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Effective Organizational Structure for Tech Startups

An article we liked from Thought Leader Dave Bailey:

The Anatomy of a Startup Organisation

The journey of growing a small group of founders to a company of hundreds or thousands of people is not as different as you might think.  The Anatomy of a Startup Organisation

Ask someone at an early-stage company what they do and you’ll probably get the answer: ‘A little bit of everything.’

A lack of role clarity usually isn’t a problem when the team is small. Indeed, it can increase a team’s agility because problems can be implicitly assigned to the person who found them. It’s a bit chaotic, but it works.

As the company grows, so does the need for structure. Specialists come in to professionalise each area of the business, and reporting lines are drawn to ensure information flows up and down the organisation, enabling the CEO to remain accountable.

I’ve spent hours brainstorming different ways to organise my companies. I reasoned that every company was different, every organisation would be different too. However, I learned that org charts are more similar than you might think.

The ‘Standard’ Way to Organise a Tech Company

Yes, every tech company is different, but the organisational variations are relatively small.

This isn’t for lack of trying. Founders are a creative bunch and many have tried to find a better way to organise their companies, such as Zappo’s Holacracy, Buffer’s Horizontal Structure, and Valve’s Boss-free Organisation. However, to my knowledge, none have succeeded.

Here is a template that illustrates the typical org structure of a generic, medium-sized tech company.

Typical org chart for a tech company

Your company is likely to be slightly different. For example, not all the roles may be relevant and others may be missing. Some roles might be combined and the reporting lines may differ (I’ve drawn all reporting lines to the CEO, to avoid the implication that one function is subordinate to another. Nine direct reports for the CEO is probably too many, but I’ll leave you to juggle that particular hot potato).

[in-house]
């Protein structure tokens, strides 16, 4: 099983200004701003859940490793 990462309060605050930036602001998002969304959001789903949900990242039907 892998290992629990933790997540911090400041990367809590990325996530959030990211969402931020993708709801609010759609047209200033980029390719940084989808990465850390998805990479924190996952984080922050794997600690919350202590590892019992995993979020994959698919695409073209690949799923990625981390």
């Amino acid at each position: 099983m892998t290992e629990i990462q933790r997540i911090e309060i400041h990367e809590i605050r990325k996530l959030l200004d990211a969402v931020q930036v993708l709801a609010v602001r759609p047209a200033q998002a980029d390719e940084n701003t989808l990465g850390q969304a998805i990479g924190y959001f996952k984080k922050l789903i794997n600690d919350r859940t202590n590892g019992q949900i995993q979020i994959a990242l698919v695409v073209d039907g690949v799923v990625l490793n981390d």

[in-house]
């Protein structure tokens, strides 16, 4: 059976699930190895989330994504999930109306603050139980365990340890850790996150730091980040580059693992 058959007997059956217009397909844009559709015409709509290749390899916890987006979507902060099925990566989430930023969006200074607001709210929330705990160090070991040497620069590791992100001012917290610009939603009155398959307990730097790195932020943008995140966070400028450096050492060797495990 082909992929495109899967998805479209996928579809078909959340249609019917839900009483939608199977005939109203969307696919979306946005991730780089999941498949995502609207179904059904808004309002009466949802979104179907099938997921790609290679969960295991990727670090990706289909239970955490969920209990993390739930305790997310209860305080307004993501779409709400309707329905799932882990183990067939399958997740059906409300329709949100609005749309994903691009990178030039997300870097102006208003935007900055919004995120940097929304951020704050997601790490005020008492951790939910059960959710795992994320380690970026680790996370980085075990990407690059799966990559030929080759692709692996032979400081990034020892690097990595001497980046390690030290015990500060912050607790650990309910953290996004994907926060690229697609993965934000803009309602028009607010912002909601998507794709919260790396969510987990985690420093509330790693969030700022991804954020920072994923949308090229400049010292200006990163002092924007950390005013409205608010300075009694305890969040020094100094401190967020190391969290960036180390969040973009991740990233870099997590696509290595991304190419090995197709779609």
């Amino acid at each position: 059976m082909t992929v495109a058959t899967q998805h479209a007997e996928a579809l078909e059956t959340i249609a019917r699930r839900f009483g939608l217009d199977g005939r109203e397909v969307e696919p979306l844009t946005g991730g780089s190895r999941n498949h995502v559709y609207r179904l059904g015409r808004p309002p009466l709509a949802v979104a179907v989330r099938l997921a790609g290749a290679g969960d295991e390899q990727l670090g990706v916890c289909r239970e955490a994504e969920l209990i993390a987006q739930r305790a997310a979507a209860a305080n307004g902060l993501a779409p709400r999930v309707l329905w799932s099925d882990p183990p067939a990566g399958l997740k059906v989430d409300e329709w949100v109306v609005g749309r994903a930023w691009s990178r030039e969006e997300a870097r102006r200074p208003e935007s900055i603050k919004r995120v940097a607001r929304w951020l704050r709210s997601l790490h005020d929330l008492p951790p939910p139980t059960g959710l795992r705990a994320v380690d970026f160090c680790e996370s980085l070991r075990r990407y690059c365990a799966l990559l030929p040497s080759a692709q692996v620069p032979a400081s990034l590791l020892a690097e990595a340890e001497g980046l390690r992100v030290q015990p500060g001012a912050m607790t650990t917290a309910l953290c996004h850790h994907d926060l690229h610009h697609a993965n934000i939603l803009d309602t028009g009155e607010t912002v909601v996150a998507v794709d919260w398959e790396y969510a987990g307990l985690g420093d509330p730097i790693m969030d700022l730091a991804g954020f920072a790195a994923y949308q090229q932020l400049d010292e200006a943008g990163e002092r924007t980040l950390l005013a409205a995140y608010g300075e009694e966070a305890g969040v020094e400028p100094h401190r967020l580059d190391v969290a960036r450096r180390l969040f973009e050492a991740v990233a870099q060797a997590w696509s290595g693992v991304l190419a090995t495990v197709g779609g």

Let’s go through each part of the organisation together.

CEO: ‘Align the team around the mission’

The role of the CEO is to set the vision, build a great leadership team, and give them the resources they need to succeed. No founder starts as a ‘pure’ CEO — they start as an operator. Over time, they do more delegating to make space for strategic thinking, recruiting, team coaching, and managing key relationships with investors and partners.

Common metrics:

Common dilemma: Is it possible for two co-founders to be CEO?

When there are just two co-founders, the term co-CEO might seem appropriate. After all, you’re sharing all of the roles, so why not share the CEO role too? However, as David Brown of Techstars says in Why Co-CEOs Are a Bad Idea for Early-Stage Startups, Almost Always, having two CEOs can eventually lead to power struggles, stalemates, and conflict. Some investors even make choosing a single CEO a requirement for investing.

Operations: ‘Keep the machine running smoothly’

Operations get the business model and the operating system to work together. The COO is often the CEO’s right hand, filling in where the CEO can’t. They typically lead all non-product operations, project management, and, in earlier-stage companies, functions like HR, finance, and legal.

Common metrics:

  • Operational KPIs, such as efficiency and output
  • Functional KPIs, such as process measures, monthly new hires, and burn-rate

Common dilemma: When is the right time to hire a COO?

For some companies, the COO will be a co-founder. Otherwise, you’ll typically want to hire one when...

Read the rest of this article at

Thanks for this article excerpt and its graphics to Dave Bailey.

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